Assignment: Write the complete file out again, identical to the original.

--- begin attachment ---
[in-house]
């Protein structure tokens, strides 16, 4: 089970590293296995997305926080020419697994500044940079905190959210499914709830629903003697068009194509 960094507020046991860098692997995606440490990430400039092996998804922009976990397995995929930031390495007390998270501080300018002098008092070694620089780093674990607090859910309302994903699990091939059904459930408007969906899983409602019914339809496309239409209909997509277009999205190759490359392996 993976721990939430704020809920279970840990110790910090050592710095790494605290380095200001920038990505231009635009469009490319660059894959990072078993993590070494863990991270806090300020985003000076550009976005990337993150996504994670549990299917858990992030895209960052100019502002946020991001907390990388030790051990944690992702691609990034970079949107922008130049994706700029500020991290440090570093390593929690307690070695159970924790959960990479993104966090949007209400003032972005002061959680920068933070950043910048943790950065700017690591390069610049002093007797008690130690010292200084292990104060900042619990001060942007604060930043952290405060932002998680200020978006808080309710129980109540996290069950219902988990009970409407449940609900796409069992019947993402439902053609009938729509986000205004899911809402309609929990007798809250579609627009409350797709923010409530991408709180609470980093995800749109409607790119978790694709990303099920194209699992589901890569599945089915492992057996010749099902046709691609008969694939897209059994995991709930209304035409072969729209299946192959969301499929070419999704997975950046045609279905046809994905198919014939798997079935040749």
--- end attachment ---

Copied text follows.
[in-house]
């Protein structure tokens, strides 16, 4: 089970590293296995997305926080020419697994500044940079905190959210499914709830629903003697068009194509 960094507020046991860098692997995606440490990430400039092996998804922009976990397995995929930031390495007390998270501080300018002098008092070694620089780093674990607090859910309302994903699990091939059904459930408007969906899983409602019914339809496309239409209909997509277009999205190759490359392996 993976721990939430704020809920279970840990110790910090050592710095790494605290380095200001920038990505231009635009469009490319660059894959990072078993993590070494863990991270806090300020985003000076550009976005990337993150996504994670549990299917858990992030895209960052100019502002946020991001907390990388030790051990944690992702691609990034970079949107922008130049994706700029500020991290440090570093390593929690307690070695159970924790959960990479993104966090949007209400003032972005002061959680920068933070950043910048943790950065700017690591390069610049002093007797008690130690010292200084292990104060900042619990001060942007604060930043952290405060932002998680200020978006808080309710129980109540996290069950219902988990009970409407449940609900796409069992019947993402439902053609009938729509986000205004899911809402309609929990007798809250579609627009409350797709923010409530991408709180609470980093995800749109409607790119978790694709990303099920194209699992589901890569599945089915492992057996010749099902046709691609008969694939897209059994995991709930209304035409072969729209299946192959969301499929070419999704997975950046045609279905046809994905198919014939798997079935040749």